Wild bees from around the world. From top left and going clockwise, Phenacolletes mimus  from Australia, Euglossa spp. from Guyana, Augochlora pura from United States of America, and Dasypoda plumipes from the United Kingdom. All photos are credited to Sam Droege, USGS. 

Scientists suspect that diverse groups of bees result in better pollination because wild bees can be more efficient at placing pollen on a flowers’ receptive stigma. In addition, different bee species may pollinate different sections of a flowers stigma more efficiently, making it more likely that a flower attains maximum pollination. In apple orchards in Canada, for example, researchers found various wild bee species deposited pollen every time they visited apple blossoms, whereas honeybees left no deposited pollen 38% of the time [5]. As a result, researchers found higher apple production in the orchards visited by more wild bees.

 The problem is, along with honeybees, wild bees are also in trouble, but we know much less about them. We know they depend on the availability of flowers in a landscape, along with places to nest, e.g. in the ground, holes in trees, dried stems, or even crevices of bricks or stones [6,7]. If we want to preserve these important species, we need more research and we need to make sure we provide them with their needed habitats. This includes avoiding the use of harmful pesticides, planting more native flowers, and providing undisturbed soil sites for bee nests.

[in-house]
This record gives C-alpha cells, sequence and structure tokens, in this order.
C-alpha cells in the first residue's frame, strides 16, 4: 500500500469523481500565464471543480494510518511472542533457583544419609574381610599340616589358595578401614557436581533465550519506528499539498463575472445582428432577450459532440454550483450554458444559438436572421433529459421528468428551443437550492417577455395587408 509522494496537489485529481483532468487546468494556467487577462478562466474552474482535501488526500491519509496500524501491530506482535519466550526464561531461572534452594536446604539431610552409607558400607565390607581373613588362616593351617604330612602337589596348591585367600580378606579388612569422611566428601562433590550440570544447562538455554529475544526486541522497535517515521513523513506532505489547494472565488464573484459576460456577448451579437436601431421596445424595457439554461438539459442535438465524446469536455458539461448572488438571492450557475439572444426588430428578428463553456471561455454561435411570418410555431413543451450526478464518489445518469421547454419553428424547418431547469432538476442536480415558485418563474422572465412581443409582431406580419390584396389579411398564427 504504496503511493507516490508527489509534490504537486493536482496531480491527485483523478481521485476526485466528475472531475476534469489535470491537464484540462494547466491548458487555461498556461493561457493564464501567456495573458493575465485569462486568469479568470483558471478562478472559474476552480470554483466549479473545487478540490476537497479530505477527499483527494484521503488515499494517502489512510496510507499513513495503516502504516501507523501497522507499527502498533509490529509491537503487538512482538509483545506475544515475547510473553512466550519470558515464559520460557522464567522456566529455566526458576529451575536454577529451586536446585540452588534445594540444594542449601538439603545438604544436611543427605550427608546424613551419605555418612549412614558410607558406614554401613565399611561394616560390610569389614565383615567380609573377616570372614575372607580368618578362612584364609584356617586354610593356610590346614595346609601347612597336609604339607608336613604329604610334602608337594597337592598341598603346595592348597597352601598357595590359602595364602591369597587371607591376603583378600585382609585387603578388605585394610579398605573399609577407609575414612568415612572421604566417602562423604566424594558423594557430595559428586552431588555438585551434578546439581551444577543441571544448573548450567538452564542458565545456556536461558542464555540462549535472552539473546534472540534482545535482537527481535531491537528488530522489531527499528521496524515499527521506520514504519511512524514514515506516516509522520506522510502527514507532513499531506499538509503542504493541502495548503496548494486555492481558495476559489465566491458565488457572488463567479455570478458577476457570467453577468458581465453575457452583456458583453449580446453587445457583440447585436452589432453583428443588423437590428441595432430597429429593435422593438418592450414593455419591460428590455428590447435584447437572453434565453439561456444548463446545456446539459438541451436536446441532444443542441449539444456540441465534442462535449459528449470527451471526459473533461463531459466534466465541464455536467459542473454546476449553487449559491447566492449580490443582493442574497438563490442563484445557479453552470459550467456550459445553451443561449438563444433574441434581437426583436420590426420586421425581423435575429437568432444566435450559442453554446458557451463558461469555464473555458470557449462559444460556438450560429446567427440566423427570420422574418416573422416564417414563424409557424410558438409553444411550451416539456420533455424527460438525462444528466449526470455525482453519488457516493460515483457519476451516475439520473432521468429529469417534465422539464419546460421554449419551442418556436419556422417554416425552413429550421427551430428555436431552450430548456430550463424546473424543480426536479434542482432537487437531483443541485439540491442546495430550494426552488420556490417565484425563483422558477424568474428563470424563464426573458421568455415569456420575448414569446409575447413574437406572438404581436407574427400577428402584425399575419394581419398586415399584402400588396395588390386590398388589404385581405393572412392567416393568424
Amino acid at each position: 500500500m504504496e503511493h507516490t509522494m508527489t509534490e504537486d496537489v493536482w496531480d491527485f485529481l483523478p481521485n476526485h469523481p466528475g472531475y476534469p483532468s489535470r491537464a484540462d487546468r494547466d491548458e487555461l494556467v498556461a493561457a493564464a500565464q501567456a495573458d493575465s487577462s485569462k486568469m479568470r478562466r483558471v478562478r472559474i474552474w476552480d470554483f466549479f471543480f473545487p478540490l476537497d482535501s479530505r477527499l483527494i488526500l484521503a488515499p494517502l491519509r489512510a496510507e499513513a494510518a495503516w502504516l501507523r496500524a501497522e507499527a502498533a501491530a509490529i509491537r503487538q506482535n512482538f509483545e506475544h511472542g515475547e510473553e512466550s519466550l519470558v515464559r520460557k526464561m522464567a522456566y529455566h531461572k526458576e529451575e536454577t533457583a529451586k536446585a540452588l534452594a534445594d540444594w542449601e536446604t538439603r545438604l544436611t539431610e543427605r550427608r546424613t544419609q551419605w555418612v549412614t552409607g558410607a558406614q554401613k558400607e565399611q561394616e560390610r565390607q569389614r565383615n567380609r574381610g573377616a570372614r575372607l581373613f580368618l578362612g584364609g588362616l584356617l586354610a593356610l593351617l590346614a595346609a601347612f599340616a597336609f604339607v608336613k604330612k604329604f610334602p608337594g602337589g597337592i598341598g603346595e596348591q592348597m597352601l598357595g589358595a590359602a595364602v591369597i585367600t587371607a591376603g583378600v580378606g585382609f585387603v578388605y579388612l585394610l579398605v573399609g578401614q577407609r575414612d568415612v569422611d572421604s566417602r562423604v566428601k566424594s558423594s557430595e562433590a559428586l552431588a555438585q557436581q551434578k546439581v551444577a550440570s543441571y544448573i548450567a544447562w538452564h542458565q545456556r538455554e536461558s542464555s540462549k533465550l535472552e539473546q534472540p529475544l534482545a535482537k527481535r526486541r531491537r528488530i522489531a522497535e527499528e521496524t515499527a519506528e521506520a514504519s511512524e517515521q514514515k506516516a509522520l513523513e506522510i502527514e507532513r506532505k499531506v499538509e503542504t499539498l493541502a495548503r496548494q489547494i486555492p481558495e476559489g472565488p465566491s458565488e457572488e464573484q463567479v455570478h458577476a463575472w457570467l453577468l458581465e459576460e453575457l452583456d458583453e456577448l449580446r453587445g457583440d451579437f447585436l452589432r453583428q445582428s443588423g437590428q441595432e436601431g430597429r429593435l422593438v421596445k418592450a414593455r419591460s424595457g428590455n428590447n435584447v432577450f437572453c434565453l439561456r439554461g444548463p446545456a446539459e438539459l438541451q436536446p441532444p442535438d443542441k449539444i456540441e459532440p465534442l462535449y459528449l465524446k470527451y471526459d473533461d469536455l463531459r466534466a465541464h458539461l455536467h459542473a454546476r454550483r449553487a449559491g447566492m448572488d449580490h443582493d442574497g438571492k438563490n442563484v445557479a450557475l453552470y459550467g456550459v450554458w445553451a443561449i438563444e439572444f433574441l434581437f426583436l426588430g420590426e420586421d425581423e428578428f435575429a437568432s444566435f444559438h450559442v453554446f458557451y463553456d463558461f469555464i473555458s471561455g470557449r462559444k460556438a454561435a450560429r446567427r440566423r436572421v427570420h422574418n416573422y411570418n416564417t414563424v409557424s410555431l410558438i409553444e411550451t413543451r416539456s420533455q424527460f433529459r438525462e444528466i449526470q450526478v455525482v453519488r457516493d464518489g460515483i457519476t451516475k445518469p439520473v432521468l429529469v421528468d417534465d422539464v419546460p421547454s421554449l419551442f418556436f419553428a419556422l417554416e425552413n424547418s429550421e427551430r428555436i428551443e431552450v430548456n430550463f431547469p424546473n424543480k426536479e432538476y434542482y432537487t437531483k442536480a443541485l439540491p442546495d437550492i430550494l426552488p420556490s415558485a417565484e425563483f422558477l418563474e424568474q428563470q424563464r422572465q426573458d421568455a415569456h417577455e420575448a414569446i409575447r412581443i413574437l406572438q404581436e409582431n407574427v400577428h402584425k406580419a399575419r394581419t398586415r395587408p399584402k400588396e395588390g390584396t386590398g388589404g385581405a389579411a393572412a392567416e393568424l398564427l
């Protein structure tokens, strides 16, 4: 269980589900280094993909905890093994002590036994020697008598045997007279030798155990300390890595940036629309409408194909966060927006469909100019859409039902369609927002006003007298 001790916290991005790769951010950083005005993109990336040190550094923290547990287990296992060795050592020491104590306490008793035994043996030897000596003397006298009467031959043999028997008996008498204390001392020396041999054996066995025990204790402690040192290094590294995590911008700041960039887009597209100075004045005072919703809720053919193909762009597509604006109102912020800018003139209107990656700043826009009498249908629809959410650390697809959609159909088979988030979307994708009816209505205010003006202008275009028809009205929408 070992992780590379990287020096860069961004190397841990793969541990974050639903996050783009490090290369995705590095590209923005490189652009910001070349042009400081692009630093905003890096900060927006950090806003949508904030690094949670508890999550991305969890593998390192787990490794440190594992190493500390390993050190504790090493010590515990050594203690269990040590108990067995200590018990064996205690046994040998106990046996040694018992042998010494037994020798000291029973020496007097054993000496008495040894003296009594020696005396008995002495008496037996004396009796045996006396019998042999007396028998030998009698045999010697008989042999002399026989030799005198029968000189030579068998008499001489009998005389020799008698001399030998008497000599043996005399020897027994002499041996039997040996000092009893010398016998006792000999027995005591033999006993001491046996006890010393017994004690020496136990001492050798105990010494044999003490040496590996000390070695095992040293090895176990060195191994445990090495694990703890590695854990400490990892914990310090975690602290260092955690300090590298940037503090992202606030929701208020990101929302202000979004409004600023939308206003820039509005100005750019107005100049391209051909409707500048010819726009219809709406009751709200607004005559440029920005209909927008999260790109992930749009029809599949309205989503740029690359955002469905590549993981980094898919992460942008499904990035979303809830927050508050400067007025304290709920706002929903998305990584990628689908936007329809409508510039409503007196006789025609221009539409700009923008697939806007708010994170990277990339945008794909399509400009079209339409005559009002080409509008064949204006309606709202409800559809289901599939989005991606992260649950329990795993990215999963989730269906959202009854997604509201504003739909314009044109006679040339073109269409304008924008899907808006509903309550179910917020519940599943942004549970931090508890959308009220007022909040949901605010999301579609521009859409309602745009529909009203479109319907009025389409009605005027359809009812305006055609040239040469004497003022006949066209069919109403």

So this summer, how about you plant some wild flowers, minimize your pesticides, sit back and let the wild bees keep feeding you?

 

Maria-Carolina is a Ph.D. candidate in the School of Natural Resources and Environment at the University of Michigan. Her dissertation focuses on how urban landscapes impact wild bees communities, and whether changes in wild bee communities affect food production in urban agriculture gardens. Growing up Carolina wanted to be an astronaut, but soon found out she missed the height requirement by 0.05m, and so she decided to study the contents of Earth instead. When she's not catching bees, Carolina enjoys dancing (salsa in particular) and trying new foods.


[1] VanEngelsdorp et al. “A historical review of managed honey bee populations in Europe and the United States and the factors that may affect them.” Journal of Invertebrate Pathology, 103(2010):S80-95

[2] Garibaldi et al. “Wild pollinators enhance fruit set of crops regardless of honey bee abundance.” Science, 6127(2013): 1608-11

[3] Hoehn et al. “Functional group diversity of bee pollinators increases crop yield.” Proceedings of the Royal Society B, 1648(2008): 2283-91

[4] Klein et al. “Fruit set of highland coffee increases with the diversity of pollinating bees.” Proceedings of the Royal Society B, 1518(2003):955-961

[5] Martin et al. “Pollination services are mediated by bee functional diversity and landscape context” Agriculture, Ecosystems and Environment, 200(2015):12-20

[6] Arnett Jr., Ross H. American Insects. Boca Raton, Florida: CRC Press LLC, 2000. Print.

[7] Marshall, Stephen. Insects: Their natural history and diversity. Buffalo, New York: Firefly Books, 2006. Print.